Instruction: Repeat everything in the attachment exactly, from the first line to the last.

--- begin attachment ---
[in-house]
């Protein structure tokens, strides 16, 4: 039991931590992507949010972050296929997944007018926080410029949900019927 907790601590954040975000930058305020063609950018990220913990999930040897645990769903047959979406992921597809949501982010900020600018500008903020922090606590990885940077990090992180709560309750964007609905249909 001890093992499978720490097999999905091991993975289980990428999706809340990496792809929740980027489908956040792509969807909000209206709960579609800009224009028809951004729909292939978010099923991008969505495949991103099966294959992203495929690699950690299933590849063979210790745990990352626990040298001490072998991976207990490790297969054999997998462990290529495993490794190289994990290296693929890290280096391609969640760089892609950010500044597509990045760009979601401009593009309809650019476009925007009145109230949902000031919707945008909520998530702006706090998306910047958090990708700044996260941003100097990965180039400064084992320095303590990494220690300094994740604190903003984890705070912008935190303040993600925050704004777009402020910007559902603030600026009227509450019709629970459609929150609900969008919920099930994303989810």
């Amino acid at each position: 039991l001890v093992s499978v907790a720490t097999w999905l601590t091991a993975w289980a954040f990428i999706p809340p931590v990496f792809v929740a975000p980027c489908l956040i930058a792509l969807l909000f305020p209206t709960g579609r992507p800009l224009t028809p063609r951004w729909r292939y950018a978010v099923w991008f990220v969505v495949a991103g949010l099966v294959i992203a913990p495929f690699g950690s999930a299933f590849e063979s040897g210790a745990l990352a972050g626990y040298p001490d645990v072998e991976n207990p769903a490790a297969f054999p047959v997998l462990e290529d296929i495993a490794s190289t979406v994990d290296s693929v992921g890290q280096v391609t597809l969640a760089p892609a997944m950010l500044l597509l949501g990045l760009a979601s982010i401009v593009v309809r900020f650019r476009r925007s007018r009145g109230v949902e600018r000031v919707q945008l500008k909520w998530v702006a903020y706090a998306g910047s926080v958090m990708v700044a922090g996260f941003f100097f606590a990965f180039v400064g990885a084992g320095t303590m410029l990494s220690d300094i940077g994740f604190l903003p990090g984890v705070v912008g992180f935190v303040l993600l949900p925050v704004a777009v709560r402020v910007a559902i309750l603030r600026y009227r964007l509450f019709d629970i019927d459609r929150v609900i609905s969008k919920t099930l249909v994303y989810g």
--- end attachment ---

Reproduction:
[in-house]
């Protein structure tokens, strides 16, 4: 039991931590992507949010972050296929997944007018926080410029949900019927 907790601590954040975000930058305020063609950018990220913990999930040897645990769903047959979406992921597809949501982010900020600018500008903020922090606590990885940077990090992180709560309750964007609905249909 001890093992499978720490097999999905091991993975289980990428999706809340990496792809929740980027489908956040792509969807909000209206709960579609800009224009028809951004729909292939978010099923991008969505495949991103099966294959992203495929690699950690299933590849063979210790745990990352626990040298001490072998991976207990490790297969054999997998462990290529495993490794190289994990290296693929890290280096391609969640760089892609950010500044597509990045760009979601401009593009309809650019476009925007009145109230949902000031919707945008909520998530702006706090998306910047958090990708700044996260941003100097990965180039400064084992320095303590990494220690300094994740604190903003984890705070912008935190303040993600925050704004777009402020910007559902603030600026009227509450019709629970459609929150609900969008919920099930994303989810």
């Amino acid at each position: 039991l001890v093992s499978v907790a720490t097999w999905l601590t091991a993975w289980a954040f990428i999706p809340p931590v990496f792809v929740a975000p980027c489908l956040i930058a792509l969807l909000f305020p209206t709960g579609r992507p800009l224009t028809p063609r951004w729909r292939y950018a978010v099923w991008f990220v969505v495949a991103g949010l099966v294959i992203a913990p495929f690699g950690s999930a299933f590849e063979s040897g210790a745990l990352a972050g626990y040298p001490d645990v072998e991976n207990p769903a490790a297969f054999p047959v997998l462990e290529d296929i495993a490794s190289t979406v994990d290296s693929v992921g890290q280096v391609t597809l969640a760089p892609a997944m950010l500044l597509l949501g990045l760009a979601s982010i401009v593009v309809r900020f650019r476009r925007s007018r009145g109230v949902e600018r000031v919707q945008l500008k909520w998530v702006a903020y706090a998306g910047s926080v958090m990708v700044a922090g996260f941003f100097f606590a990965f180039v400064g990885a084992g320095t303590m410029l990494s220690d300094i940077g994740f604190l903003p990090g984890v705070v912008g992180f935190v303040l993600l949900p925050v704004a777009v709560r402020v910007a559902i309750l603030r600026y009227r964007l509450f019709d629970i019927d459609r929150v609900i609905s969008k919920t099930l249909v994303y989810g």